Why do I get reticulation only with Tri-X ????????

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Hi everybody, I live in the Tropics, and the tapwater is around 30 degrees cels. I use PanF +, APX 100 and Tri-X all 120. I never had a problem with reticulation exept with Tri-X. The temperatures of all the baths are kept at a steady 20 degr. in a waterbath. Before the final rinse, I fill up the ss.tank with 20 degr.water and then run the water at a very low flow so the temp.in the tank will reach 30 degr. in about 3 min. This procedure give's me no problems, only Tri-X will reticulate. What am I doing wrong ????? Suggestions would be really appreciated. Thanks, Tjibbe Veeloo

-- jTjibbe Veeloo (palmtree @megatropic.com), July 03, 2001


My guess is that Tri-x has a thicker emuslion that the other two films.
Try this: Instead of running the 30 degree water directly into the tank, stand the tank of 20 degree water in a bath of water at 30 degrees for 5 or 10 minutes, and let it gradually come up to temperature. Water poured very slowly into a cooler bath will 'laminate', and form a warmer layer, rather than mix properly.
Using a hardening fixer would probably be an equally good answer.

-- Pete Andrews (p.l.andrews@bham.ac.uk), July 03, 2001.

Tri-X 120 reticulates easily here in New Orleans during the summer. I've never had a problem with other 120 films or TX 135. I've had to use ice while rinsing.

-- John Fleetwood (johnfleetwood@hotmail.com), July 03, 2001.

Running your other steps at 24C would close the gap.

-- Tim Brown (brownt@flash.net), July 03, 2001.

I really meant reduce the gap.

-- Tim Brown (brownt@flash.net), July 03, 2001.

Tri-X is definitely an older emulsion that is very sensitive to temp changes in processing. I had the same problem when I lived in Houston years ago, and all the films available then were highly subject to reticulation. To solve this problem, I recommend that you use a very fresh Rapid Fix for a maximum of 2 minutes, followed by a reasonably fresh hypo clearing product, followed by a wash that does not use running water. This wash can be accomplished by a change of water about 5 times (not running water). Obviously, the means having enough water for the 5 changes on hand at the correct temperature. By keeping the fix time to a minimum, you can get away with a non- running water wash. Using an acid stop bath will keep your fixer more fresh and allow you to take a few seconds off your fix time (less wash required).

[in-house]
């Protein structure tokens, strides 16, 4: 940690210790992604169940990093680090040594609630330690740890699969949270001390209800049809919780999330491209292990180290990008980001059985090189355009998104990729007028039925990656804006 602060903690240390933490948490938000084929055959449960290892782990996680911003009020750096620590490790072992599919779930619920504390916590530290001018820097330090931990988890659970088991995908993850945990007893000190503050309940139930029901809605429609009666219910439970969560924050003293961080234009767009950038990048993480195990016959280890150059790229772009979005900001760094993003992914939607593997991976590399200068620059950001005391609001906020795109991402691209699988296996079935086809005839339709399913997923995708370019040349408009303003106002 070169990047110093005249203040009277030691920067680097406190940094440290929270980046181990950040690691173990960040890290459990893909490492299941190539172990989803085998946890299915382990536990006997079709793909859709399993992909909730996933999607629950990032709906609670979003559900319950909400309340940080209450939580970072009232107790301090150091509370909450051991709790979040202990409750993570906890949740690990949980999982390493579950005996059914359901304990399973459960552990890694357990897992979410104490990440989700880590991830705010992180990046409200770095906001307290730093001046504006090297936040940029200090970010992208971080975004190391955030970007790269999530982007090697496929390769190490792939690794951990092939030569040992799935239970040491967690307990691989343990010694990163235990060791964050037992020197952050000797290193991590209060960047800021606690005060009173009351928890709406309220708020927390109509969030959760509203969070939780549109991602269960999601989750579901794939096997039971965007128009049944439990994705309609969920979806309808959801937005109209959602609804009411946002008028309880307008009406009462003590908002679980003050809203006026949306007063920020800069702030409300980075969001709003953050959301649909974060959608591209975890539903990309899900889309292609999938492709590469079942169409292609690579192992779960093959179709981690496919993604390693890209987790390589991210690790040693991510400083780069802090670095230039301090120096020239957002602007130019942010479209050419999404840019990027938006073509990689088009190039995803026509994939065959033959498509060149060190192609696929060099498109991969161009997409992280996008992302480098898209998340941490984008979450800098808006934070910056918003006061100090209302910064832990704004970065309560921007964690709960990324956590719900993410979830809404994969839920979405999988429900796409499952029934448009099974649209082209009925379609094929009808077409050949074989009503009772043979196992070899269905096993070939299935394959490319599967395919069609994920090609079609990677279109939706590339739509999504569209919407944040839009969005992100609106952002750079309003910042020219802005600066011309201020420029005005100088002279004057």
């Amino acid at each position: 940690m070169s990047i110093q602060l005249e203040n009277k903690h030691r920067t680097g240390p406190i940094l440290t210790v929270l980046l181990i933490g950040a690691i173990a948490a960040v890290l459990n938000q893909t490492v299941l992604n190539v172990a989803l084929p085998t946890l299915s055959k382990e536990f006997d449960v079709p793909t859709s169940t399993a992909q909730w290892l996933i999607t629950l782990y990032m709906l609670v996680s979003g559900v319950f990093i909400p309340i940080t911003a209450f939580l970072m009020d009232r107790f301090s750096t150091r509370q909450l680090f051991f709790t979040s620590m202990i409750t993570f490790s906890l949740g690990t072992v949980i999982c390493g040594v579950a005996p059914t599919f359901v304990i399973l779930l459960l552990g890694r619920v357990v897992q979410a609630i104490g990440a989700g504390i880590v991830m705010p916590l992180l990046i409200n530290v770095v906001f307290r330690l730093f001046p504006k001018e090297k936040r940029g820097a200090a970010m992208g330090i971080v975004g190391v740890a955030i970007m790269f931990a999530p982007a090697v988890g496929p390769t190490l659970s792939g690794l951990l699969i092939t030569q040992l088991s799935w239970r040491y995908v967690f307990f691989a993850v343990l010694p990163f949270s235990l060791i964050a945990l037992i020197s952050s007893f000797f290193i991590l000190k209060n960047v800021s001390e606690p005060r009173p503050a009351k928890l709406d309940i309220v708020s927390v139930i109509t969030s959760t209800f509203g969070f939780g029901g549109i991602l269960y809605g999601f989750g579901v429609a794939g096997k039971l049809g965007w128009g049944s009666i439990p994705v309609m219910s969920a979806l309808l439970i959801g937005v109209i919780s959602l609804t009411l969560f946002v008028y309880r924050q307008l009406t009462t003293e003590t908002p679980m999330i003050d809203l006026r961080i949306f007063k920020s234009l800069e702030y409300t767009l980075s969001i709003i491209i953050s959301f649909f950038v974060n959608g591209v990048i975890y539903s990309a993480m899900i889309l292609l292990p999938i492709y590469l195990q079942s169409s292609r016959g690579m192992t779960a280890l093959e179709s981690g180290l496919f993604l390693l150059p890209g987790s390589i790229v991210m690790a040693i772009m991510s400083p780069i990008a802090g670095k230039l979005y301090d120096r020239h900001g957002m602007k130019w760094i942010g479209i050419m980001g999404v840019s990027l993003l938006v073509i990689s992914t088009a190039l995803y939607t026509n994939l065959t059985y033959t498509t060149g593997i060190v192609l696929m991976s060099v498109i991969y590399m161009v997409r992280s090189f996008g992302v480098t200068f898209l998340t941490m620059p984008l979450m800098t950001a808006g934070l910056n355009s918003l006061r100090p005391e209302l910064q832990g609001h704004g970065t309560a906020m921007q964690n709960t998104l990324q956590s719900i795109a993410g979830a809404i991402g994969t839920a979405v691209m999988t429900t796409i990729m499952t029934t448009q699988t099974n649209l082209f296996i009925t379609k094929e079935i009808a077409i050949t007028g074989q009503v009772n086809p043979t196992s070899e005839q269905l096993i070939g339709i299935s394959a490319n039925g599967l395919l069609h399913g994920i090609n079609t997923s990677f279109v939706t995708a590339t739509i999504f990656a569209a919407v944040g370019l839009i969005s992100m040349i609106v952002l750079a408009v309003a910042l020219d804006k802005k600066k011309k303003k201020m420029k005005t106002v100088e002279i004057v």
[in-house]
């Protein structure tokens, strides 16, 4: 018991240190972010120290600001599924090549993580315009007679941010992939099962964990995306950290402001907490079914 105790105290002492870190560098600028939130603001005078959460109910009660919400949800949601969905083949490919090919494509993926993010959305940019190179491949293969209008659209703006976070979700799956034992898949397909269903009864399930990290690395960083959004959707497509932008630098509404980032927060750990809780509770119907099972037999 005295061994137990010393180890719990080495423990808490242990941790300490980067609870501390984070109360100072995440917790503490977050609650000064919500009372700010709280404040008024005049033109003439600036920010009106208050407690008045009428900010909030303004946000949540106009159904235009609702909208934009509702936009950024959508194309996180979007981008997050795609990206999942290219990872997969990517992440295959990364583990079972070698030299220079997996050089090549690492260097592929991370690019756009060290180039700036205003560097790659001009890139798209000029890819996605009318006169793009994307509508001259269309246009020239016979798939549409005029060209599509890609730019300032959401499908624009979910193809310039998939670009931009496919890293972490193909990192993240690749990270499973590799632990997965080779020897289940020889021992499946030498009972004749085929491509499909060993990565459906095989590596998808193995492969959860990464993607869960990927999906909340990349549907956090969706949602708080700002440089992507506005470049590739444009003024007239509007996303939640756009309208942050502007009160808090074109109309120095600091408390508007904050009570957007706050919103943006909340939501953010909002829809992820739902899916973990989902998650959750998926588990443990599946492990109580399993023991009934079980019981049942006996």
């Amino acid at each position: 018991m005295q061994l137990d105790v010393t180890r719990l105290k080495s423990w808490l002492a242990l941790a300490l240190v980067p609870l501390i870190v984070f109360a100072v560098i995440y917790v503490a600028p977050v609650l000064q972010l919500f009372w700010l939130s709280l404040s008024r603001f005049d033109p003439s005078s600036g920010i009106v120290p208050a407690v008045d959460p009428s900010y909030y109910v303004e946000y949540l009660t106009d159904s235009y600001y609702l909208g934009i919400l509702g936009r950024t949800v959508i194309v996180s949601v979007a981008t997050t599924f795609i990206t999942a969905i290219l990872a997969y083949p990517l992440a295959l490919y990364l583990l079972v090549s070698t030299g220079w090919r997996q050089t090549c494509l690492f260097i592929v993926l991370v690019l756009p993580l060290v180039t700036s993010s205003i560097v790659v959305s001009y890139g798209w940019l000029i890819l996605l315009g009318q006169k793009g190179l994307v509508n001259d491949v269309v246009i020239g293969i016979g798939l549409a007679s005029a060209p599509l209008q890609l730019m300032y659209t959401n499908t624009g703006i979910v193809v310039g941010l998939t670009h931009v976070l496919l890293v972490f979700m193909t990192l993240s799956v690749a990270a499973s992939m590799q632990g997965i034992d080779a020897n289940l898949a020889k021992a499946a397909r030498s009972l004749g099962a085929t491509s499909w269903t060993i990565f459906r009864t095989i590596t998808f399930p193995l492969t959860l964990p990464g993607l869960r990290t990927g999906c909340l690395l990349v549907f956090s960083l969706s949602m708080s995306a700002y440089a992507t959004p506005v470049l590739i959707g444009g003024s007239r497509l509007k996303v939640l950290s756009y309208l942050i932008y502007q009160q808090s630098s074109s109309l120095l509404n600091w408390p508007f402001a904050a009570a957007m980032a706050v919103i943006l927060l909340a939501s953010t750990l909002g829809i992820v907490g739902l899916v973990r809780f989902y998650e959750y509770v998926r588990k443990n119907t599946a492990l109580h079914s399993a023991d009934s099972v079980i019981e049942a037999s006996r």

-- Michael Feldman (mfeldman@qwest.net), July 03, 2001.

Here in Dallas, I've been doing what you do every summer for 35 years (developing at 70 F and washing at 86 F) and never have seen a sign of reticulation in Tri-X or other film. I do not go directly from 70 F to 86 F, however. After development, I use a water stop at about 75 F, followed by a fix at about that temperature, followed by a dehypo solution at 80 F or so, and then put the film in water at about 80 F and flow in the 86 F tap water rather slowly to displace the 80 F water. I wash about three minutes in the 86 F water. I then dunk the film in some detergent solution at 86 F and hang it in still air without squeegeeing, since the warm emulsion tears rather easily. The detergent is intended to reduce droplets and mineral deposits, but I doubt that it does that much good. I don't get that much mineral deposit, anyway. The cooler solutions are made by tempering tap water with refrigerated water.

-- Keith Nichols (knichols1@mindspring.com), July 03, 2001.

Thanks for all your input guy's. Today I developed a new roll of Tri-X, and followed Pete's advice. Guess what , no reticulation !!!!!!!!!!!! However, this is time consuming, so I will experiment some more. Once more, thank's a lot Pete and all of you. Tjibbe Veeloo

-- Tjibbe Veeloo (palmtree@megatropic.com), July 04, 2001.

If you have such a temp difference and don't want to calculate much... use Diafine (a 2 bath developer). But you will have to keep all your chemicals the same temp. A water bath, film tanks in a tub of water, will help in this matter.

-- Scott Walton (f64sw@hotmail.com), July 05, 2001.

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